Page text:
How to Create a Native App Combining Angular 2 and React Native

Hi folks,

With the launch of the Angular 2 Final Release, the war between using Angular 2 or React is firing up again.

react-vs-angular

But what if instead of shooting each other we could use the advantages from both worlds? I’ll show you how you can have access to Native Components through React Native and use the Angular 2 directives that we all love.

Thanks to Scott Little,  a promising proof of concept was developed with both technologies during his internship on the Angular team which led to an awesome library: angular2-react-native.

If you love theory and want more information, you can head there.

Let’s get started like usual by installing things. I have always focused my development for mobile using the simulator from xcode for iOS because it’s extremely faster than the Android simulator. This article will focus on this platform however it shouldn’t be much different for the other one.

Head there to install your environment, it’s a seed project that will kickstart your setup. Be sure to have your port 8081 free otherwise you will have some trouble.

Once it’s done. I guess you are thinking: “Nice, I can use the HMR to develop faster!”. In my case I couldn’t and had unfortunately to use cmd + ctrl + z then select reload to refresh 🙁 (I hope that you will have more luck).

Now you must have your welcome view displayed from the Hello component. For this tuts, let’s only keep the host property which position your Hello component. We should both have the following code:

Very simple here, we use a React Native View with some Text component inside.
As you can see, the style only works here by creating this.styles and using it in the template.

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Now let’s use the React Native arsenal and add a DatePicker Native Component to our app.

We delete the Text component and add our DatePicker component, it’s that simple. You can do that with any native component available here.

Let’s use some Angular 2 features, one of the most famous: ngFor!

We are going to create many DatePickers. In order to do this, we are going to loop and create a new one each time.

Let’s start by updating our constructor :

We create an array that contains 50 number 4: [4,4,4,4,4 ….,4];

We also update our style because we will use a ScrollView component and if we don’t set flex:1 well … it’s bugged.

Finally we update our previous template by combining the React Native ScrollView component with it’s style and the Angular 2 ngFor directive!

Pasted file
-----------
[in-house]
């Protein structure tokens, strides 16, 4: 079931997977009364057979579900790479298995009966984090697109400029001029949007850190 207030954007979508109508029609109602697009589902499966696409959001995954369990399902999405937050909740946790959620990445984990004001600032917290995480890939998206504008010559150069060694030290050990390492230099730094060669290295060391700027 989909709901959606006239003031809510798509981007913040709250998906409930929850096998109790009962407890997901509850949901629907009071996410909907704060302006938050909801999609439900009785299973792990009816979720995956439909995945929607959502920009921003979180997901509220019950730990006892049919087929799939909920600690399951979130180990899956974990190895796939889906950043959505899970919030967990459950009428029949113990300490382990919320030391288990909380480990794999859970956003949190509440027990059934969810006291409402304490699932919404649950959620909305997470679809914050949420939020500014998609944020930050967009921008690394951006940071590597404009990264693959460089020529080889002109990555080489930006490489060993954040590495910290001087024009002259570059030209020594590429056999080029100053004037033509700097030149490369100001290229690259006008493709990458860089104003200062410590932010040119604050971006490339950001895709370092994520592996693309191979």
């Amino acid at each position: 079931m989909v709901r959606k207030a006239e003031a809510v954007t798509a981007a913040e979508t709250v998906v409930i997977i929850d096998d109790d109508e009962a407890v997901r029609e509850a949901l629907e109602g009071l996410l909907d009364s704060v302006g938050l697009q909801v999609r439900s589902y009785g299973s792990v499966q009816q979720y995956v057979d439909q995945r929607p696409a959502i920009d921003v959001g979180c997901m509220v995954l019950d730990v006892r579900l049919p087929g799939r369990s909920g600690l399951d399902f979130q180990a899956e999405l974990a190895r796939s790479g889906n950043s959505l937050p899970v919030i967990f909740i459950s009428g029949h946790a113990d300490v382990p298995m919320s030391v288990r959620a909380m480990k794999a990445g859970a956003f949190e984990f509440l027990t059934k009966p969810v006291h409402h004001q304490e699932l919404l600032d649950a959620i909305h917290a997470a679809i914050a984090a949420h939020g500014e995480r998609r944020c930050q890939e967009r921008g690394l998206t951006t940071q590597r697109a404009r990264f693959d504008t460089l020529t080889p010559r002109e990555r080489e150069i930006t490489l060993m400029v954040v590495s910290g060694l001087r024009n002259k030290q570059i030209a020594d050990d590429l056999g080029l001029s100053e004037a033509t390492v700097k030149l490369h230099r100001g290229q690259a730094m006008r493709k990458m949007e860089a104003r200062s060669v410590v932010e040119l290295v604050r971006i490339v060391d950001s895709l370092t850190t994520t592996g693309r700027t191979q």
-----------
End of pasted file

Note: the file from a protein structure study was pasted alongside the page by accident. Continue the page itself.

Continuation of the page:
And there it is, the two best JavaScript technologies of 2015 and 2016 working together in the same application!

Conclusion

In this post we have seen how to create an Angular 2 React Native application, keep in mind that your style must be declared in your component, you have access to any React Native components in the previous link and of course every Angular 2 features that you need but also remember that the Angular good guy team is willing to bridge both technologies in order to satisfy both communities.

9 Comments

  1. Burke Holland Burke Holland
    September 28, 2016    

    Interesting attempt here! As a member of the NativeScript team, I have to ask – why not just use NativeScript? We’ve implemented Angular 2 as a first-class integration since the RC in May. If you haven’t checked it out, have a look and let us know what you think. Cheers!

    • Matthieu Drula Matthieu Drula
      October 4, 2016    

      I have seen all around the web people talking about NativeScript (mostly from Todd Motto). I was a bit bored about the war between Angular and React and discovered Angular 2 React Native and thought that it was an interesting approach.
      I will definitely write about NativeScript in the future since I’m getting a bit of Ionic saturation.

  2. Lee Bradley Lee Bradley
    October 3, 2016    

    NativeScript (http://www.nativescript.org), delivers the same story but out of the box. Use Angular 2 and JavaScript to create native mobile apps. It is backed by Google and is the “official” way to create native mobile apps with Angular 2.

    • Matthieu Drula Matthieu Drula
      October 5, 2016    

      NativeScript is on my todo list too ;).

  3. Chirs Moune Chirs Moune
    December 21, 2016    

    The problem with NativeScript is lack of books, really frustrating. We only have the docs on their website. And the community plugin repository could have been better, I mean with search at least. I have been reading their docs online and I falled on this page because I was a little beat disappointed by those points and I was looking for an alternative. So they (NativeScript team) better try to make thier stuffs more attractive and consistent, and books, books, books

    • Matthieu Drula Matthieu Drula
      December 27, 2016    

      So many frameworks and and so little documentation or concrete examples.
      Most of them are quite new so in order to learn, you might have to dig into the core code itself.

    • Al Mann Al Mann
      February 20, 2017    

      I agree. NativeScript seems to have less documentation, tools than ReactNative such as codepush and some view components.

  4. Shimju David Shimju David
    October 6, 2017    

    Now (Oct 6, 2017) it is not the case with NativeScript. Docs are good, books are there (and it is free), exceptional plugins are available and easily searchable so as several tools. NS is grown now.

  5. KevinB KevinB
    October 25, 2017    

    How do I hook it up to AppRegistry. I’ve been trying all day. Please help.

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